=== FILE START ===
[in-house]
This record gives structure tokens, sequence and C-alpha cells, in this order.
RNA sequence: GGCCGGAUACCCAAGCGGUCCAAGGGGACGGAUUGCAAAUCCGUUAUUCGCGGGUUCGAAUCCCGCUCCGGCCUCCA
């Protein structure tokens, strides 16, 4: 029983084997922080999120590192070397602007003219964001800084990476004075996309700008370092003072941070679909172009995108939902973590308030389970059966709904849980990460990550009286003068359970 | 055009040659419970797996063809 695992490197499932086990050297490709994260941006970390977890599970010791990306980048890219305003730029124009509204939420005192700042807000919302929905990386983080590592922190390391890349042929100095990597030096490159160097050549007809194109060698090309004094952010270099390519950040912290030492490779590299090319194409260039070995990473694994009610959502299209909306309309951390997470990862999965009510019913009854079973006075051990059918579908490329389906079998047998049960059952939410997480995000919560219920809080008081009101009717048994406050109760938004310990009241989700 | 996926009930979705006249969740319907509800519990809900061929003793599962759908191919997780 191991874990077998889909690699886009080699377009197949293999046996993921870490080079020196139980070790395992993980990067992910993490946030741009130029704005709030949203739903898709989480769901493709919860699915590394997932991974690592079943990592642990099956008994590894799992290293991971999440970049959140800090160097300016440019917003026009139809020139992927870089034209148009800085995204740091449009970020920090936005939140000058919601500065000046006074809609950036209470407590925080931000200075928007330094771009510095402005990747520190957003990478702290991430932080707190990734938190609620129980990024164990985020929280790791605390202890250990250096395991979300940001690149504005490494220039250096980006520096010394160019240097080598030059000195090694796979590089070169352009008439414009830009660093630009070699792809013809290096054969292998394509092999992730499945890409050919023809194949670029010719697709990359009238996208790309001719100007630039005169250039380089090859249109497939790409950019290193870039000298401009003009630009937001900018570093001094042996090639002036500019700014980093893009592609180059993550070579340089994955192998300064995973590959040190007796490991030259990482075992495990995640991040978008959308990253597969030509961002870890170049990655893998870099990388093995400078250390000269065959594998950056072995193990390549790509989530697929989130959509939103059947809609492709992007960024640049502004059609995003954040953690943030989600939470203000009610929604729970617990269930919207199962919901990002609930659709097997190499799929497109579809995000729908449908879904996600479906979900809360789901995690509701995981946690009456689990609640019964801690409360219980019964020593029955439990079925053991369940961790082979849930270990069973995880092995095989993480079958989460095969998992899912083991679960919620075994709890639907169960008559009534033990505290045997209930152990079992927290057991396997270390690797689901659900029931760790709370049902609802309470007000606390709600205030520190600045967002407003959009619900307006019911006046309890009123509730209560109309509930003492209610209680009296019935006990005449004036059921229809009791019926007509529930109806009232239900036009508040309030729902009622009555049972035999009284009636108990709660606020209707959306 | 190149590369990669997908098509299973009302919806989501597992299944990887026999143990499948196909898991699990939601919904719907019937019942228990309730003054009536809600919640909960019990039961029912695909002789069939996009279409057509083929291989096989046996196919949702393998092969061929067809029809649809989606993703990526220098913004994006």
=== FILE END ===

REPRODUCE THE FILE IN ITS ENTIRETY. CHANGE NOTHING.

[in-house]
This record gives structure tokens, sequence and C-alpha cells, in this order.
RNA sequence: GGCCGGAUACCCAAGCGGUCCAAGGGGACGGAUUGCAAAUCCGUUAUUCGCGGGUUCGAAUCCCGCUCCGGCCUCCA
């Protein structure tokens, strides 16, 4: 029983084997922080999120590192070397602007003219964001800084990476004075996309700008370092003072941070679909172009995108939902973590308030389970059966709904849980990460990550009286003068359970 | 055009040659419970797996063809 695992490197499932086990050297490709994260941006970390977890599970010791990306980048890219305003730029124009509204939420005192700042807000919302929905990386983080590592922190390391890349042929100095990597030096490159160097050549007809194109060698090309004094952010270099390519950040912290030492490779590299090319194409260039070995990473694994009610959502299209909306309309951390997470990862999965009510019913009854079973006075051990059918579908490329389906079998047998049960059952939410997480995000919560219920809080008081009101009717048994406050109760938004310990009241989700 | 996926009930979705006249969740319907509800519990809900061929003793599962759908191919997780 191991874990077998889909690699886009080699377009197949293999046996993921870490080079020196139980070790395992993980990067992910993490946030741009130029704005709030949203739903898709989480769901493709919860699915590394997932991974690592079943990592642990099956008994590894799992290293991971999440970049959140800090160097300016440019917003026009139809020139992927870089034209148009800085995204740091449009970020920090936005939140000058919601500065000046006074809609950036209470407590925080931000200075928007330094771009510095402005990747520190957003990478702290991430932080707190990734938190609620129980990024164990985020929280790791605390202890250990250096395991979300940001690149504005490494220039250096980006520096010394160019240097080598030059000195090694796979590089070169352009008439414009830009660093630009070699792809013809290096054969292998394509092999992730499945890409050919023809194949670029010719697709990359009238996208790309001719100007630039005169250039380089090859249109497939790409950019290193870039000298401009003009630009937001900018570093001094042996090639002036500019700014980093893009592609180059993550070579340089994955192998300064995973590959040190007796490991030259990482075992495990995640991040978008959308990253597969030509961002870890170049990655893998870099990388093995400078250390000269065959594998950056072995193990390549790509989530697929989130959509939103059947809609492709992007960024640049502004059609995003954040953690943030989600939470203000009610929604729970617990269930919207199962919901990002609930659709097997190499799929497109579809995000729908449908879904996600479906979900809360789901995690509701995981946690009456689990609640019964801690409360219980019964020593029955439990079925053991369940961790082979849930270990069973995880092995095989993480079958989460095969998992899912083991679960919620075994709890639907169960008559009534033990505290045997209930152990079992927290057991396997270390690797689901659900029931760790709370049902609802309470007000606390709600205030520190600045967002407003959009619900307006019911006046309890009123509730209560109309509930003492209610209680009296019935006990005449004036059921229809009791019926007509529930109806009232239900036009508040309030729902009622009555049972035999009284009636108990709660606020209707959306 | 190149590369990669997908098509299973009302919806989501597992299944990887026999143990499948196909898991699990939601919904719907019937019942228990309730003054009536809600919640909960019990039961029912695909002789069939996009279409057509083929291989096989046996196919949702393998092969061929067809029809649809989606993703990526220098913004994006």